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Fet600
March 30th, 2012, 03:13 PM
Hi,

This is probably a fairly dumb newbie question, so please excuse me if this seems obvious.

I'm currently running an Ubuntu desktop installation but I'm looking to get familiar with LAMP set up. Is it worth installing the seperate packages onto my desktop system or is it just going to cause a lot of headaches that can be avoided by simply wiping it and running a full server installation?

Thanks

agillator
March 30th, 2012, 03:18 PM
I see no problem with installing on the desktop, I do. The server version of Ubuntu is just a different set of software, basically omitting many of the programs a desktop user wants but which are useless on a machine that will rarely, if ever, have a live user using it directly but only of network links.

Anyway, rather than installing the individual programs, the easiest way is to use tasksel. See the writeup here for instructions: https://help.ubuntu.com/community/ApacheMySQLPHP

richardjh
March 30th, 2012, 08:46 PM
I completely agree with agillator (http://ubuntuforums.org/member.php?u=1420584). It'd be different if you were running a production server out in the wilds of the internet but you're not, so enjoy the comforts of running Ubuntu Desktop AND running a LAMP server.

matt_symes
March 30th, 2012, 09:10 PM
Hi

My personal preference is to run LAMP on a headless server. One of the benefits of doing this is that you will learn more in the long run (command line, ssh, iptables etc)

However, as the above two posters quite rightly pointed out, you can just run it on a desktop installation. It's a great way to learn it in an environment (GUI) you are comfortable with.

In the long run though, i suspect you will want a server install.

Less to go wrong. Less overhead (memory, cpu etc). With remote ssh access you can keep it in the loft or basement.

Go with what you feel comfortable with at the moment.

Kind regards

richardjh
March 30th, 2012, 09:23 PM
Your question about whether you can run a LAMP stack on the desktop install without causing issues is that: yes you can. You don't need to install a server version especially to do this.
I think Matt's reply highlights the bigger picture in that, if you really want to learn, you should do things properly.

As a best of both worlds, you could install virtualbox which allows you to create virtual machines ( don't worry it is painless ).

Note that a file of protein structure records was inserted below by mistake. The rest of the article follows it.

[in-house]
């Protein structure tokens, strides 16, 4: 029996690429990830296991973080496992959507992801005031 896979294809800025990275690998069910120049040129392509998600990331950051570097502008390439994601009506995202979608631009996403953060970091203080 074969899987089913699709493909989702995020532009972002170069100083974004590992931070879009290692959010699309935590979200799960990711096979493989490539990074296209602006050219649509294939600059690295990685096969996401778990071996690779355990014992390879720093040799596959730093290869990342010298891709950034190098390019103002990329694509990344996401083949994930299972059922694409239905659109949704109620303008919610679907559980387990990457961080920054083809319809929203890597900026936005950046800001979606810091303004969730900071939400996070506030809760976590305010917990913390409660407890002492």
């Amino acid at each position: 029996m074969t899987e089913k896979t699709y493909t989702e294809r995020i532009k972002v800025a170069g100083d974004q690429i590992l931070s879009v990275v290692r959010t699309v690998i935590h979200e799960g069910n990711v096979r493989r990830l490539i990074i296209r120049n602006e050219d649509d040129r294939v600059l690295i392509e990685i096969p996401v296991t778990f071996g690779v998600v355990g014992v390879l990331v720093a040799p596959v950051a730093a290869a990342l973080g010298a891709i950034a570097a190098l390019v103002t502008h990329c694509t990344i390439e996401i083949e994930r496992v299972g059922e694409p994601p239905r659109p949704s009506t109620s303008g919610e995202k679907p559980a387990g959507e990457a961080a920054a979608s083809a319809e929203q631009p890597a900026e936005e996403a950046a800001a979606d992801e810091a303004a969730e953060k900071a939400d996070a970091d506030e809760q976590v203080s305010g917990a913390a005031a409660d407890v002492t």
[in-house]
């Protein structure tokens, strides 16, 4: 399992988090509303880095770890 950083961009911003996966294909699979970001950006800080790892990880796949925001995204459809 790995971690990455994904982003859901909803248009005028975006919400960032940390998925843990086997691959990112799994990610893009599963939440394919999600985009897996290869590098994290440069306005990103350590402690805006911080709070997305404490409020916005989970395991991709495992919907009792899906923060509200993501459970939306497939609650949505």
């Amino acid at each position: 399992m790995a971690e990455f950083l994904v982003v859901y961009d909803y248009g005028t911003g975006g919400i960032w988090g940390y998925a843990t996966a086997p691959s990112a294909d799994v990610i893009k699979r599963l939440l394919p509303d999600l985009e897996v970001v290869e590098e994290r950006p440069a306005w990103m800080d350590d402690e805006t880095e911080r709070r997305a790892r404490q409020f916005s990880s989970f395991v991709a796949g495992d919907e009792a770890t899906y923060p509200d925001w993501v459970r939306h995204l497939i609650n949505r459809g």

You could then install a ubuntu-server in there as if it were a real production machine. This would allow you to get to grips with the bigger picture of running a LAMP server aside from just the LAMP stack.

Whether you are interested in that at this stage isn't apparent but learning to administer server as Matt suggests is worth it in the long run.

Cheesemill
March 30th, 2012, 09:34 PM
+1 for running a LAMP VM.

A massive advantage with using a VM is that you can take snapshots whenever you wish, if you mess something up it's quick and easy to return the machine to it's last working state.

matt_symes
March 30th, 2012, 09:38 PM
Hi


Your question about whether you can run a LAMP stack on the desktop install without causing issues is that: yes you can. You don't need to install a server version especially to do this.
I think Matt's reply highlights the bigger picture in that, if you really want to learn, you should do things properly.

As a best of both worlds, you could install virtualbox which allows you to create virtual machines ( don't worry it is painless ).
You could then install a ubuntu-server in there as if it were a real production machine. This would allow you to get to grips with the bigger picture of running a LAMP server aside from just the LAMP stack.

Whether you are interested in that at this stage isn't apparent but learning to administer server as Matt suggests is worth it in the long run.

Nicely put richardjh :D

@OP. I was not trying to dissuade you from installing on a desktop install. It is a very good way to learn.

I think it depends on what you want to concentrate on (LAMP or the bigger picture) and where you see this going one year down the line.

After all, learning the command line and administration is an extra overhead.

If you want an easier route then richardjh suggestion of virtualisation is an excellent compromise.

If you just want to concentrate on LAMP, install in the desktop.

Isn't it great to have so many choices. Hopefully i have not muddied that waters too much :D

Kind regards

Fet600
March 31st, 2012, 08:55 AM
Thanks for the suggestions. Much appreciated.

Since this is my first LAMP installation I think I'll go for the VM option, as this does make a lot of sense and gives me a chance to play about a bit more. Long term I do plan to switch to server but I expect that I'll use that for a clean install, once I've got all my options figured out.

The fact that there's so many options to get the job done is a real breath of fresh air!

Thanks guys.